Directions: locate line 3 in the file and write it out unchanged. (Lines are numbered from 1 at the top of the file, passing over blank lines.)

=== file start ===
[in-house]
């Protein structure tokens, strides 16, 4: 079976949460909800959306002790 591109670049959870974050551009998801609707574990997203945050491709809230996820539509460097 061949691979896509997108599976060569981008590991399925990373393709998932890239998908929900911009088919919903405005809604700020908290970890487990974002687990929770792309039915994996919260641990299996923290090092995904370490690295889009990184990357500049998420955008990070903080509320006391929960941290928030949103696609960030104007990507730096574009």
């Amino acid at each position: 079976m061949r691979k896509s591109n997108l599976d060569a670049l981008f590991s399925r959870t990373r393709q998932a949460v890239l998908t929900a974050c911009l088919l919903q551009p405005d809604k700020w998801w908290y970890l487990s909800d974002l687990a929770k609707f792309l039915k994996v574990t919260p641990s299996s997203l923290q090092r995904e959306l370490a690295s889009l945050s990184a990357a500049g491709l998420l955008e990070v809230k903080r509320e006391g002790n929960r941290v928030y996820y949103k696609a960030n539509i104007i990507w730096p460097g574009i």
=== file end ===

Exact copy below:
């Amino acid at each position: 079976m061949r691979k896509s591109n997108l599976d060569a670049l981008f590991s399925r959870t990373r393709q998932a949460v890239l998908t929900a974050c911009l088919l919903q551009p405005d809604k700020w998801w908290y970890l487990s909800d974002l687990a929770k609707f792309l039915k994996v574990t919260p641990s299996s997203l923290q090092r995904e959306l370490a690295s889009l945050s990184a990357a500049g491709l998420l955008e990070v809230k903080r509320e006391g002790n929960r941290v928030y996820y949103k696609a960030n539509i104007i990507w730096p460097g574009i």